FAIRFAX, Va. — Amanda Bean is ready for a woman to take on President Donald Trump, and she has no patience for questions about whether a female candidate can win the White House.
“Everybody’s asking that, but it’s pathetic that we’re still asking,” Bean said after Sen. Elizabeth Warren, one of six women in a field of 23 Democrats seeking the presidential nomination, held a town hall here Thursday. “We should be so far past this point.”
But early polls show Democrats putting two men — former Vice President Joe Biden and Vermont Sen. Bernie Sanders — at the head of the pack. Bean and other Democrats counter suggestions that Hillary Clinton’s 2016 loss means a woman can’t win by pointing to last year’s midterms.
“It’s time,” said Bean, 46, who lives in Loudoun County and brought her teenage daughter to Warren’s event at George Mason University. “What we’ve seen in all the elections since  is that women are winning.”
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Still facing questions
Christina Reynolds of EMILY’s List, which backs Democratic women who support abortion rights, said female candidates last year won support from voters of both parties.
“It wasn’t just Democratic voters,” Reynolds said. “It was voters around the country, and including in places like Kansas or Oklahoma or Michigan, up and down the ticket.”
The midterms brought a record-breaking 127 women to Congress. Of the House seats Democrats flipped in 2018, 24 were won by women. Democratic women also flipped two hotly contested Senate seats.
Of the voting-age population, 55 percent of women turned out last fall, compared with nearly 52 percent of men, according to the Census Bureau.
“The people who were electable [in 2018] were young women of color across the board,” said Abigail Morris, an 18-year-old American University student who attended Warren’s town hall.
And she was emphatic about Warren’s candidacy: “Of course, she’s electable,” Morris said.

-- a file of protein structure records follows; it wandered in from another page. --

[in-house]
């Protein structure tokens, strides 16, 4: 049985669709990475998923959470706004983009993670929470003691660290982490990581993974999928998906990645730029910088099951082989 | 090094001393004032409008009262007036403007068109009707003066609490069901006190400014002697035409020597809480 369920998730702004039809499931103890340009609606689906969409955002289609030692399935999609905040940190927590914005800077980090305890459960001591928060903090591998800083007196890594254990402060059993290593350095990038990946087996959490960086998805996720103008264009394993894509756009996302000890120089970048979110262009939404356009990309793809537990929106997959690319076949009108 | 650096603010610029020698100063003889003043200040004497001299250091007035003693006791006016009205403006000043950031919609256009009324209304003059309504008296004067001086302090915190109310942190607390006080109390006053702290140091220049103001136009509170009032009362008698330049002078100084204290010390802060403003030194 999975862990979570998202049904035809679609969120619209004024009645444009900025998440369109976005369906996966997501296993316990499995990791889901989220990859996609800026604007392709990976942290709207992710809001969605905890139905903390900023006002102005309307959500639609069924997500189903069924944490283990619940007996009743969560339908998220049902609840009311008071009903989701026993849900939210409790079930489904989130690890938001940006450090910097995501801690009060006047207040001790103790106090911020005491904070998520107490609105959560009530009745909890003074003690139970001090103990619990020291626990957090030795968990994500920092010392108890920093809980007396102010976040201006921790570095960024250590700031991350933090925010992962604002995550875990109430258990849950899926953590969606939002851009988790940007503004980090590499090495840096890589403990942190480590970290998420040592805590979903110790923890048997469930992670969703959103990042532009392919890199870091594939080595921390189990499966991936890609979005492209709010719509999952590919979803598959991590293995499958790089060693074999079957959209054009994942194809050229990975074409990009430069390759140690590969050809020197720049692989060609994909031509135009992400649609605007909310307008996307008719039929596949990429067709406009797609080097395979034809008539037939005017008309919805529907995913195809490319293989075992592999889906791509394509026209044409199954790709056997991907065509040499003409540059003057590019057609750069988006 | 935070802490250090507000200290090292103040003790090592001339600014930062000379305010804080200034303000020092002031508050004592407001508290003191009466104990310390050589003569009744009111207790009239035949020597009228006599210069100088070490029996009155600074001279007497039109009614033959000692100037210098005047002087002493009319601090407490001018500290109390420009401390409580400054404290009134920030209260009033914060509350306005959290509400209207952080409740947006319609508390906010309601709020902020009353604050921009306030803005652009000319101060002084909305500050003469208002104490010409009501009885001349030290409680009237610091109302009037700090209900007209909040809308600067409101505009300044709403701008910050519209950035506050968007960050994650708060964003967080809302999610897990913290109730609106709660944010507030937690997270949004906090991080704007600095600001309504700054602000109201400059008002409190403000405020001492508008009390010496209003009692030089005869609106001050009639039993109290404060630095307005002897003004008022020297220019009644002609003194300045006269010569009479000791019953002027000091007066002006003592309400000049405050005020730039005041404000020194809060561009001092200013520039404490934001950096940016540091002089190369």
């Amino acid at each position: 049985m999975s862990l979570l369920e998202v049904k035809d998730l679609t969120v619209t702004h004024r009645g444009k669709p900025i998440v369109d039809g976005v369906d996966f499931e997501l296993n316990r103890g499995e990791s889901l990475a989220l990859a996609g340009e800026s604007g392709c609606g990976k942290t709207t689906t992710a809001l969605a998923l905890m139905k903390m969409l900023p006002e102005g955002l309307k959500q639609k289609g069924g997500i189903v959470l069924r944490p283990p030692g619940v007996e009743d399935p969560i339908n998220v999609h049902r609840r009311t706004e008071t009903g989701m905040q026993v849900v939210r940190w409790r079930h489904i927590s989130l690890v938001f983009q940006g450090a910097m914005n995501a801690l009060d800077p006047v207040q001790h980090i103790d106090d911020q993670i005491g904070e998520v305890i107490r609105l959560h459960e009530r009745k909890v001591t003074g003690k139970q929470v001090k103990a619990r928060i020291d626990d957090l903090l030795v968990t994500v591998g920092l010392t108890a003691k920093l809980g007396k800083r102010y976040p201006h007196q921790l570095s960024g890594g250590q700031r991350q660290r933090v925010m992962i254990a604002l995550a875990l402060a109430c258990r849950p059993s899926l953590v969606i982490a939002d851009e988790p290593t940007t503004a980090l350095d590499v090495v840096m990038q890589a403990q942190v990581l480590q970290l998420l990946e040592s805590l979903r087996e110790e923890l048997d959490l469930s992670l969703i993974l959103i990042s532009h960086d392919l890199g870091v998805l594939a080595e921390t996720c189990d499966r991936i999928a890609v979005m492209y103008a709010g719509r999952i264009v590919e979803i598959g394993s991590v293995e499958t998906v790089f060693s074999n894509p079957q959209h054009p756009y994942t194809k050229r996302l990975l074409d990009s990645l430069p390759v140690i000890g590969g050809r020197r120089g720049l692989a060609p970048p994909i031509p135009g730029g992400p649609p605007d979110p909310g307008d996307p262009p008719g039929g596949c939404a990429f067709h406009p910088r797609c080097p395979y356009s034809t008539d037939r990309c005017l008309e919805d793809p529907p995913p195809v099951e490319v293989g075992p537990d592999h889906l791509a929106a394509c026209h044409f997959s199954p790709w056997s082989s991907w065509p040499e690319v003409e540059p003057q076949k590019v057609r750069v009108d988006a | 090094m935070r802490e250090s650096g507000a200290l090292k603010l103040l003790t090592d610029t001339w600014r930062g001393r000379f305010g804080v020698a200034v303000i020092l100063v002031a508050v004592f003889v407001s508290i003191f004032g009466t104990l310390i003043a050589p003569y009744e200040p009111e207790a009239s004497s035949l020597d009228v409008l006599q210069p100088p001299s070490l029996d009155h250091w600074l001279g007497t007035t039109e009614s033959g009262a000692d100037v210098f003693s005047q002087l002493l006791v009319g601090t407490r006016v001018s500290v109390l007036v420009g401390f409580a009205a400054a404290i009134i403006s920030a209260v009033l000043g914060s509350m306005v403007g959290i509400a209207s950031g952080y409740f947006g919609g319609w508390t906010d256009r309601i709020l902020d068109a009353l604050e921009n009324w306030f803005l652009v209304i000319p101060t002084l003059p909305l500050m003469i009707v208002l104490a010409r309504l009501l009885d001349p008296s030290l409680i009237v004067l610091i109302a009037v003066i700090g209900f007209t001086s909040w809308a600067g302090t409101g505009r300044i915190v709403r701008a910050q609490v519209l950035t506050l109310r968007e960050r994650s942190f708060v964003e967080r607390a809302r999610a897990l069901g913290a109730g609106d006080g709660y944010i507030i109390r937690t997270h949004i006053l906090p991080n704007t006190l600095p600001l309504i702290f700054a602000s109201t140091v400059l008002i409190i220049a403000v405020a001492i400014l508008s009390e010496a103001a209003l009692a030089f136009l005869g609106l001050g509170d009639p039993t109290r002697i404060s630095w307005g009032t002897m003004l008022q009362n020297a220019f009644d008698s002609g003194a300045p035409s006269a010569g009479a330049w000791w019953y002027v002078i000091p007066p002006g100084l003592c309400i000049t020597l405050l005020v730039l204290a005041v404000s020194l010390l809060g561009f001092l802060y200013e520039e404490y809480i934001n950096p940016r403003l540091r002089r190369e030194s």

An NBC News/Wall Street Journal poll in March found that 91 percent of Democratic voters surveyed were enthusiastic or comfortable with a female candidate.
But not all Democrats were on board at the start of Thursday’s rally.
One woman, who declined to give her name, said she came to Warren’s town hall concerned that a female candidate might not be able to go all the way after Clinton’s loss.
“I have friends who think that and I was wondering about that too,” she said. “I honestly felt: Could we do this? Do we want to try this again? And that’s one of the reasons why I came to hear her live tonight. And she convinced me.”
She said Warren’s personable demeanor, sense of humor and scores of policy proposals won her over.
But Warren and her fellow female candidates — Sens. Kirsten Gillibrand of New York, Kamala Harris of California and Amy Klobuchar of Minnesota, Rep. Tulsi Gabbard of Hawaii and best-selling author Marianne Williamson — have continued to face questions about their electability.
In April, Warren was asked at a CNN town hall about how she would avoid “getting Hillary-ed.” Last week, Klobuchar was asked on MSNBC about white men leading recent polls and how women could break through. Before she had even launched her campaign, Harris was asked during an appearance on “The View” if America was “ready for the first woman-of-color president.”
‘That’s what girls do’
Warren’s speech Thursday only briefly referenced challenges she’s faced as a woman, such as being passed over for jobs when she was visibly pregnant. She said some people have advised her to “smile more,” which drew laughs and boos from the crowd.
And Warren and the other women in the 2020 field do have their own answers to the electability question, often touting their past elections as proof they can win tough races.
Asked at last month’s CNN town hall how she would combat sexism in the presidential race, Warren referenced her 2012 race against GOP Sen. Scott P. Brown.
“I thought, look, I’m going to be in this race. I’m going to make something count every single day,” she recalled. “So every day, when I saw a little girl, I would come up and I’d usually get down, I’m a teacher, and I would say, ‘Hi, my name is Elizabeth and I’m running for Senate because that’s what girls do.’ And then we would pinky swear to remember.”
One of those girls who met Warren in 2012 was Morris, the 18-year-old college student at her Fairfax town hall. She said in a phone interview after the event that she is backing Warren in the primary, and she definitely wants to see a woman at the top the ticket.
“If we want to see women become electable, we need to elect them,” Morris said.